A “Modern” Approach
To begin with, look at the way you seek payment for services rendered. The Healthcare Financial Management Association (HFMA) suggests the rise of patient financial responsibility calls for a “modern billing approach.” I’ve visited countless business offices of all sorts of medical groups across America. “Modern” is not the word I’d use to describe the patient payment collection methods used by most. In this digital age and the ubiquity of mobile phones, nearly nine out of 10 healthcare bills go out from medical group offices in paper form. In contrast, 56% of all bills presented to Americans are paid online.
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The methods used by retailers and utilities to secure payments from their customers are readily available for you to collect from yours. In addition, you should also look to bill electronically to collect more, reducing significantly the 90-120 day payment cycle created by paper statements and the cost to collect.
Time of Service
But let’s start the collection process before the patient enters the exam room. Time-of-service collection methods are cropping up in medical groups, and for good reason. You can get some portion of the patient’s expected financial obligation immediately to aid cash flow and better manage account receivables. And, if you have an electronic billing capability, the remaining balance can be quickly and easily moved to a digital bill.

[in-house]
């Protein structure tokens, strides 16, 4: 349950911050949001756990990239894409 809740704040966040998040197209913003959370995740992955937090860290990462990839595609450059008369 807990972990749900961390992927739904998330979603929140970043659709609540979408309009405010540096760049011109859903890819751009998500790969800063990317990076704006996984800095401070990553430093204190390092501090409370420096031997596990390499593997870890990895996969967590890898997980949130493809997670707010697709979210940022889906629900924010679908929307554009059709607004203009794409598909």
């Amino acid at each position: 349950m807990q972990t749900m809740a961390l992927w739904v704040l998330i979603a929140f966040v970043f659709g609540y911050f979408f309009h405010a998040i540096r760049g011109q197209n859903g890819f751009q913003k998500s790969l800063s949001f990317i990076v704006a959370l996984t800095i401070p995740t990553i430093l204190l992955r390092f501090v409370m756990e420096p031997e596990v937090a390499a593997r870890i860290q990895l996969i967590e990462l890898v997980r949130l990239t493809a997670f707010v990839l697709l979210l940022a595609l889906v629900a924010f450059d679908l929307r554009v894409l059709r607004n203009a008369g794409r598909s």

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Whether a patient has or doesn’t have insurance, the cash outlay for your treatment may force a patient to choose between paying you or properly feeding their children. Yes, that’s stark but it’s the world some of your patients live in. So give them options as to how they can pay. By offering payment plans, you’re extending the empathy and care shown during treatment to the often and unnecessarily awkward collection process. Here too, systems abound to let you automatically integrate payment plans into an electronic billing process without having to manually call and process these payments each month.
Then there’s the statement itself. Human behavior is such that if one doesn’t understand a bill, it won’t get paid. Far too many medical groups send out statements that are utterly confusing, especially when attempts are made to align charges with an insurer’s Explanation of Benefits. Again, it does not have to be this way. You can provide patients with statements that provide that alignment and clarity